I'm not a lawyer, but I have to say that I found the entire "limiting principle" discussion at the Supreme Court somewhat confusing. After all, if the government can charge you a 20 percent marginal tax rate what's to stop them from going to 39.4 percent or 99.7 percent? Nothing, it seems to me, and yet life goes on.
But Congress could, if it wanted to, completely vitiate economic freedom purely through the tax code. You would impose a statutory rate of 100 percent and then create deductions for the stuff Congress wants you to buy—houses, health insurance, broccoli, whatever. I don't think anyone would reasonably conclude from the fact that Congress could do that stuff that we do not in fact live in a free society in which individuals have a wide scope of choice over what to do with their selves, their time, and their money. But no level of Commerce Clause jurisprudence is going to guarantee that freedom as long as Congress has plenary authority to tax people. The scope of that taxing authority is a separate legal question from the scope of Commerce Clause authority, but if you're interested in the substantive question of human liberty you're still left with the fact that there are no guarantees outside of the ordinary congressional process. If a political consensus exists that Congress wants to financially penalize non-purchase of broccoli, Congress will find a way. In fact we do have a political consensus around financially penalizing the non-purchase of corn, and we implement it through general taxation followed by direct government payments to corn-growers. Encouraging people to eat more broccoli would at least make some kind of sense.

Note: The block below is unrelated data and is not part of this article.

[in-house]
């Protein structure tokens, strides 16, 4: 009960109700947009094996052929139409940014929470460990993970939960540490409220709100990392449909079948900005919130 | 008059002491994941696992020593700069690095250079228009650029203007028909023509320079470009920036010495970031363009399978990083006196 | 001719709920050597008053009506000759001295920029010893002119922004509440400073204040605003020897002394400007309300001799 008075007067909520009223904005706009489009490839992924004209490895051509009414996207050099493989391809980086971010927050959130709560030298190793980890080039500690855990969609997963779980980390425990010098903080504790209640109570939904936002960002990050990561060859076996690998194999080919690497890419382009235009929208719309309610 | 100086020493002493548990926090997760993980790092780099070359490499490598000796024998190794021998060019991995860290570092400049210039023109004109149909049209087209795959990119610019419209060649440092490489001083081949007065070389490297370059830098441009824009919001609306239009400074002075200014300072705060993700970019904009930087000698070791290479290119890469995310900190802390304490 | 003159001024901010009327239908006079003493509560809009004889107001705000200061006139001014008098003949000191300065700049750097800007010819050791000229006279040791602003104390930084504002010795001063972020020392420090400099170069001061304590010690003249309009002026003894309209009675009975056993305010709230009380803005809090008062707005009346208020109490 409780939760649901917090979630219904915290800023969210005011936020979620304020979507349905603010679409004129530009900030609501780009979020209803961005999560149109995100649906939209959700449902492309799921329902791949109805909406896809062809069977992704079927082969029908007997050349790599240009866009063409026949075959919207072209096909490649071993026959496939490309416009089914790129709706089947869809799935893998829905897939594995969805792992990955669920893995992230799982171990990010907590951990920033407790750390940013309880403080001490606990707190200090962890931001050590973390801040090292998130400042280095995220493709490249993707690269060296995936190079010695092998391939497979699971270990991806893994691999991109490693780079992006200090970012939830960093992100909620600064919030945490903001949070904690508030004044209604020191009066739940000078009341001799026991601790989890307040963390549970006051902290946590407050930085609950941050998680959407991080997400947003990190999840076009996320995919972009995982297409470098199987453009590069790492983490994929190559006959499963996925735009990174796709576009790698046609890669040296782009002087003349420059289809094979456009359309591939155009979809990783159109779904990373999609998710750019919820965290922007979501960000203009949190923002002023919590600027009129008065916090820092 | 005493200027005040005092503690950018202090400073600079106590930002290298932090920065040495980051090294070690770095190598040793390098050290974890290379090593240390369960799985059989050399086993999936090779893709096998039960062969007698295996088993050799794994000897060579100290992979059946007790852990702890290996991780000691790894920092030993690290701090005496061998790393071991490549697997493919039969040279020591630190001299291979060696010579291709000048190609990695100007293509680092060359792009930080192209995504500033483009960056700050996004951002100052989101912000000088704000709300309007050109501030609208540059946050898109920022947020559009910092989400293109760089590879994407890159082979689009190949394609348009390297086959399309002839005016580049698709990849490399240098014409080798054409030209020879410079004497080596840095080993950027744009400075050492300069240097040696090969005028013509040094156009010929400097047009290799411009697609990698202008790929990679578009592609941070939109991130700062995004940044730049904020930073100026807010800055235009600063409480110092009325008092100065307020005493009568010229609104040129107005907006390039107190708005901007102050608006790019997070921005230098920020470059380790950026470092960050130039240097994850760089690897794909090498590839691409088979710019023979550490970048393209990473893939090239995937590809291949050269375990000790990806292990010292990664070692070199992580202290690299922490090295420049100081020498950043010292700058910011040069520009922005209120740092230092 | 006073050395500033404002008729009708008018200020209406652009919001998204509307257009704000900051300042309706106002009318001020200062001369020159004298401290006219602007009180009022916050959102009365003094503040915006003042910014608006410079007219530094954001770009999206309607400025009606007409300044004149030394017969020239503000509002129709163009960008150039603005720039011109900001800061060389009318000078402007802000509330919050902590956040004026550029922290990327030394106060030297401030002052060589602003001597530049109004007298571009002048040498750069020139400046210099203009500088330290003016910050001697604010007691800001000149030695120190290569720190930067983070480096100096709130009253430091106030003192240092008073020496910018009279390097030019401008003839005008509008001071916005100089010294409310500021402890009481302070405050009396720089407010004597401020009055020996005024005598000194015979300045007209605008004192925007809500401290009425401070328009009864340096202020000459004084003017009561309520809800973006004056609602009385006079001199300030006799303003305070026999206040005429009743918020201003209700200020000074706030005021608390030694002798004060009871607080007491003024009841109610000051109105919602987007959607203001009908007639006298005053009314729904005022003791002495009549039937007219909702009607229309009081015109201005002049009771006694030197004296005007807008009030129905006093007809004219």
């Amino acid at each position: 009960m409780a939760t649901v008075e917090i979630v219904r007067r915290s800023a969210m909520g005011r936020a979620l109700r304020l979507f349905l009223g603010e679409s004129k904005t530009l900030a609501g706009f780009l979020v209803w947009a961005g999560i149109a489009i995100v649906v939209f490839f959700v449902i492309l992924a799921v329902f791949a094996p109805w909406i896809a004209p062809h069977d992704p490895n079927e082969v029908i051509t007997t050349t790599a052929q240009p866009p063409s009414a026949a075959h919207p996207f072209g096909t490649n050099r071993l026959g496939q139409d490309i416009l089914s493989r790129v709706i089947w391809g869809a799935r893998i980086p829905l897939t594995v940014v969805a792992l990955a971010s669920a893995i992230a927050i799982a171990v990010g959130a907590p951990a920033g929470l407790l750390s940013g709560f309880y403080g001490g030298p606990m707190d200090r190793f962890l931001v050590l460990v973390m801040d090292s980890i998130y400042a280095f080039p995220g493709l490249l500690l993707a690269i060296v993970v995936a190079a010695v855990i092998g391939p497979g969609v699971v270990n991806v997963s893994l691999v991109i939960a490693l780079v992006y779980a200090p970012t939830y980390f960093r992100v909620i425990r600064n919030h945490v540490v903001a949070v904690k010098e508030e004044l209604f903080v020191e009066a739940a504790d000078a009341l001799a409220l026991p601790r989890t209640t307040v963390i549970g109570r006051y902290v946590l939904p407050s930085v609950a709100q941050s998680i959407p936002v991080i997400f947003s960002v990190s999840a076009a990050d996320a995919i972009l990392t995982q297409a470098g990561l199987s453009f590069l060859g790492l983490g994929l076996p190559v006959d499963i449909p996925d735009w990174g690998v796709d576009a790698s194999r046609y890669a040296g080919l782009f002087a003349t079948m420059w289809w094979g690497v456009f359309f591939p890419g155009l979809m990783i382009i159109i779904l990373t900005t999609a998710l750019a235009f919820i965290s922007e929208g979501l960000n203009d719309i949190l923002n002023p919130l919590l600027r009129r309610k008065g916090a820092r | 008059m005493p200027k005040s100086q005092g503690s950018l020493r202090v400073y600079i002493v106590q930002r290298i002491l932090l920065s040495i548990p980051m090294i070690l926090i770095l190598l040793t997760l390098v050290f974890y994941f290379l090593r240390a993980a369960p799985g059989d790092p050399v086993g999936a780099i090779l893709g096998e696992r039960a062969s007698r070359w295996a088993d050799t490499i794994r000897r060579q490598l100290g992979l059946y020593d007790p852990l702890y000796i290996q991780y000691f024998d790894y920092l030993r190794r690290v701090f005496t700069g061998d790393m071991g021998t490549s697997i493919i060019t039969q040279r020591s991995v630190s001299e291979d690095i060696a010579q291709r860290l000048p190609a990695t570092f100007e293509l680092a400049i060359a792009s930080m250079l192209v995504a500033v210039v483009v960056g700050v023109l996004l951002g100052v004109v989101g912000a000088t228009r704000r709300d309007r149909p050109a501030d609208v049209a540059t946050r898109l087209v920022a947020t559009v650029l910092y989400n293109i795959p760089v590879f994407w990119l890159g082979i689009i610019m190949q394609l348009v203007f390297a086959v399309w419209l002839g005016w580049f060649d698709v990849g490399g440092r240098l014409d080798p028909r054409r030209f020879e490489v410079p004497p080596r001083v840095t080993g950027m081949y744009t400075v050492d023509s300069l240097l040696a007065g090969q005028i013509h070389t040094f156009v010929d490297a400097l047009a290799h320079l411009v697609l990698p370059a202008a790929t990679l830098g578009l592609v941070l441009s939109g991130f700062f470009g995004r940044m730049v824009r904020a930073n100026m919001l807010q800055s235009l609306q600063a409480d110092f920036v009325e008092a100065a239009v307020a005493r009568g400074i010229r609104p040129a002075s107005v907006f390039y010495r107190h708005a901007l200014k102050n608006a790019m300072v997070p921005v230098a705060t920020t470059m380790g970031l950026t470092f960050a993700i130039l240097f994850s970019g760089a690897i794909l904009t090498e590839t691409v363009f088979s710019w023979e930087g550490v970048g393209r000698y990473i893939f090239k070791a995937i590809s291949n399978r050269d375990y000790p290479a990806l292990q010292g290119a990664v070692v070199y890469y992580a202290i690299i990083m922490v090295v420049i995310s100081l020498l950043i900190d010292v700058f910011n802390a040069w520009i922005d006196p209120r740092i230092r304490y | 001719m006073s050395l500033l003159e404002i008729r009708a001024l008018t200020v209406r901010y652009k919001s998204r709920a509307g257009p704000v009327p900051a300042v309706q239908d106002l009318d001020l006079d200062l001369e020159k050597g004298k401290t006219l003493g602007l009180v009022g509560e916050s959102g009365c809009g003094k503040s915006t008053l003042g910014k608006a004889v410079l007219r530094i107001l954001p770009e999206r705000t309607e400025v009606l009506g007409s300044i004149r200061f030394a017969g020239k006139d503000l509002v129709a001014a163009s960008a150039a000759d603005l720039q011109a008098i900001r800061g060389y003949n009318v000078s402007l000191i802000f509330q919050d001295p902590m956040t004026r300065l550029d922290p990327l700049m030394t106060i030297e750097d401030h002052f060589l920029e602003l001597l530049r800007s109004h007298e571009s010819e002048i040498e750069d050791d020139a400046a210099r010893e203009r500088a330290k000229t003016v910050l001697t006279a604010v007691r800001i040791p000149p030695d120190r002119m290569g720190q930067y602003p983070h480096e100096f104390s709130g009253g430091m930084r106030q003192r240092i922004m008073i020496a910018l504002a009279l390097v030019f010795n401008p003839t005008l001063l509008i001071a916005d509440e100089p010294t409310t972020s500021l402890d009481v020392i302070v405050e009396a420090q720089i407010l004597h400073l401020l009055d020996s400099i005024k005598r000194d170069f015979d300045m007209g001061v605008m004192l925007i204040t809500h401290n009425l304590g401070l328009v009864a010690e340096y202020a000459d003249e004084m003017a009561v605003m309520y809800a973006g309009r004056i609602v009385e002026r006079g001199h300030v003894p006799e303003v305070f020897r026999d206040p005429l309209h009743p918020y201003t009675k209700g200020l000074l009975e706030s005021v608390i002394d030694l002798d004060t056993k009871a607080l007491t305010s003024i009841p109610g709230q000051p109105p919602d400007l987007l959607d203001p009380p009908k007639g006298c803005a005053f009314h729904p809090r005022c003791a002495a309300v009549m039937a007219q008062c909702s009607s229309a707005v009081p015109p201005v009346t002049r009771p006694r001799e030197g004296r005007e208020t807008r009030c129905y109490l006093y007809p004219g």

UPDATE: I see Akhil Amar who is a lawyer makes precisely this point about a 100 percent tax in a Wonkblog interview.